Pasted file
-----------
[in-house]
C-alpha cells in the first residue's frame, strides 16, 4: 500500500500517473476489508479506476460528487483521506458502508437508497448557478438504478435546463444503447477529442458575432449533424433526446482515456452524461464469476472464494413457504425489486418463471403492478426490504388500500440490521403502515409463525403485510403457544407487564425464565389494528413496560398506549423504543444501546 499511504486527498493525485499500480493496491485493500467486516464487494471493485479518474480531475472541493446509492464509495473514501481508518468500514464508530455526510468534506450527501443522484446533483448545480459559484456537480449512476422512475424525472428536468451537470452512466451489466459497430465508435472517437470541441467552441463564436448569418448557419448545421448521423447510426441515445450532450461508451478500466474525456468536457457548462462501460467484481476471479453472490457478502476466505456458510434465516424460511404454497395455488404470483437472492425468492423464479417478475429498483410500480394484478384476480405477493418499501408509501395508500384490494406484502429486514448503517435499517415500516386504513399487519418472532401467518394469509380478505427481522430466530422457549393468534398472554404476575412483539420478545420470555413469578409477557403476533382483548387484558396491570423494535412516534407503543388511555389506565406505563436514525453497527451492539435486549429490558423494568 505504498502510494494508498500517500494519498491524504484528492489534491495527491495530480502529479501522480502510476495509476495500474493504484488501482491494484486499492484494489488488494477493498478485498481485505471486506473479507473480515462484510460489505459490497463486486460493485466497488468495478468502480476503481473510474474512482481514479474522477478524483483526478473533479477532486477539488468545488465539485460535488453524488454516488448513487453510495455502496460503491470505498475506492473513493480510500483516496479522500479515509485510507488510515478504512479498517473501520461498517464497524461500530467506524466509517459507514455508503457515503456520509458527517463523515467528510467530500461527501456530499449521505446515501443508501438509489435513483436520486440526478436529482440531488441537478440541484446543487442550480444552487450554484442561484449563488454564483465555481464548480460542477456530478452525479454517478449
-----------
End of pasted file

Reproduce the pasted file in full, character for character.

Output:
[in-house]
C-alpha cells in the first residue's frame, strides 16, 4: 500500500500517473476489508479506476460528487483521506458502508437508497448557478438504478435546463444503447477529442458575432449533424433526446482515456452524461464469476472464494413457504425489486418463471403492478426490504388500500440490521403502515409463525403485510403457544407487564425464565389494528413496560398506549423504543444501546 499511504486527498493525485499500480493496491485493500467486516464487494471493485479518474480531475472541493446509492464509495473514501481508518468500514464508530455526510468534506450527501443522484446533483448545480459559484456537480449512476422512475424525472428536468451537470452512466451489466459497430465508435472517437470541441467552441463564436448569418448557419448545421448521423447510426441515445450532450461508451478500466474525456468536457457548462462501460467484481476471479453472490457478502476466505456458510434465516424460511404454497395455488404470483437472492425468492423464479417478475429498483410500480394484478384476480405477493418499501408509501395508500384490494406484502429486514448503517435499517415500516386504513399487519418472532401467518394469509380478505427481522430466530422457549393468534398472554404476575412483539420478545420470555413469578409477557403476533382483548387484558396491570423494535412516534407503543388511555389506565406505563436514525453497527451492539435486549429490558423494568 505504498502510494494508498500517500494519498491524504484528492489534491495527491495530480502529479501522480502510476495509476495500474493504484488501482491494484486499492484494489488488494477493498478485498481485505471486506473479507473480515462484510460489505459490497463486486460493485466497488468495478468502480476503481473510474474512482481514479474522477478524483483526478473533479477532486477539488468545488465539485460535488453524488454516488448513487453510495455502496460503491470505498475506492473513493480510500483516496479522500479515509485510507488510515478504512479498517473501520461498517464497524461500530467506524466509517459507514455508503457515503456520509458527517463523515467528510467530500461527501456530499449521505446515501443508501438509489435513483436520486440526478436529482440531488441537478440541484446543487442550480444552487450554484442561484449563488454564483465555481464548480460542477456530478452525479454517478449